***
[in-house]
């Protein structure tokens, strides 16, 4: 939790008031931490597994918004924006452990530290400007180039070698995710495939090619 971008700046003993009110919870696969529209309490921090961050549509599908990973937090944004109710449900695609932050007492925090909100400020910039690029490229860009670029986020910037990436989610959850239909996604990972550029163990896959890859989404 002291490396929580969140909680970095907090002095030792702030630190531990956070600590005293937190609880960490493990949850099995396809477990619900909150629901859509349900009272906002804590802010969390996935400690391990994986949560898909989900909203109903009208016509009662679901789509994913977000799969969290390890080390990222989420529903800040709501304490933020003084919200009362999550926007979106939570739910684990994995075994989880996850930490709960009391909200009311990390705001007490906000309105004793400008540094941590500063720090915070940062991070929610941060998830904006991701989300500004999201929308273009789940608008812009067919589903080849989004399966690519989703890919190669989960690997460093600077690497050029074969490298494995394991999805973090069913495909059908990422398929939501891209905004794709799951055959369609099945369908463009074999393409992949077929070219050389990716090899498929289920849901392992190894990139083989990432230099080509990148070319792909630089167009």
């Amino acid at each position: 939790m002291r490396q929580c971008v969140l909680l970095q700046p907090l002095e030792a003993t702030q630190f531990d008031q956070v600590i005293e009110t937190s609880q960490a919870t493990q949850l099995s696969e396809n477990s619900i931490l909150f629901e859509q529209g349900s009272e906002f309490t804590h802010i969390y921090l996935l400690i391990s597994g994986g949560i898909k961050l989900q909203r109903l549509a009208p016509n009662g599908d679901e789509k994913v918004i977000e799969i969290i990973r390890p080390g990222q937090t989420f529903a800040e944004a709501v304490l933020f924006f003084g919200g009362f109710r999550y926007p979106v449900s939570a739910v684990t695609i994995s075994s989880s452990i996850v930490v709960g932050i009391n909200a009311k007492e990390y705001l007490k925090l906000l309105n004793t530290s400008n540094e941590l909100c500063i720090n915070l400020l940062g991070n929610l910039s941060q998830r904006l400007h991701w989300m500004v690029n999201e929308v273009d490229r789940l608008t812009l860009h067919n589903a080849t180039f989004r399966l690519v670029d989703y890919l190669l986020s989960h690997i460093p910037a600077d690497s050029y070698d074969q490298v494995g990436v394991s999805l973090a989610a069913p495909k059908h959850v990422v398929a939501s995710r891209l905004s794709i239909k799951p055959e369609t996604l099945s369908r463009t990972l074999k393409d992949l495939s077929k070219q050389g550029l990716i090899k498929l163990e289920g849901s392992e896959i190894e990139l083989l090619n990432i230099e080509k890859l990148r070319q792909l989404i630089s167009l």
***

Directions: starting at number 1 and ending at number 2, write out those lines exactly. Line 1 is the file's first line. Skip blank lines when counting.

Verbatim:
[in-house]
């Protein structure tokens, strides 16, 4: 939790008031931490597994918004924006452990530290400007180039070698995710495939090619 971008700046003993009110919870696969529209309490921090961050549509599908990973937090944004109710449900695609932050007492925090909100400020910039690029490229860009670029986020910037990436989610959850239909996604990972550029163990896959890859989404 002291490396929580969140909680970095907090002095030792702030630190531990956070600590005293937190609880960490493990949850099995396809477990619900909150629901859509349900009272906002804590802010969390996935400690391990994986949560898909989900909203109903009208016509009662679901789509994913977000799969969290390890080390990222989420529903800040709501304490933020003084919200009362999550926007979106939570739910684990994995075994989880996850930490709960009391909200009311990390705001007490906000309105004793400008540094941590500063720090915070940062991070929610941060998830904006991701989300500004999201929308273009789940608008812009067919589903080849989004399966690519989703890919190669989960690997460093600077690497050029074969490298494995394991999805973090069913495909059908990422398929939501891209905004794709799951055959369609099945369908463009074999393409992949077929070219050389990716090899498929289920849901392992190894990139083989990432230099080509990148070319792909630089167009």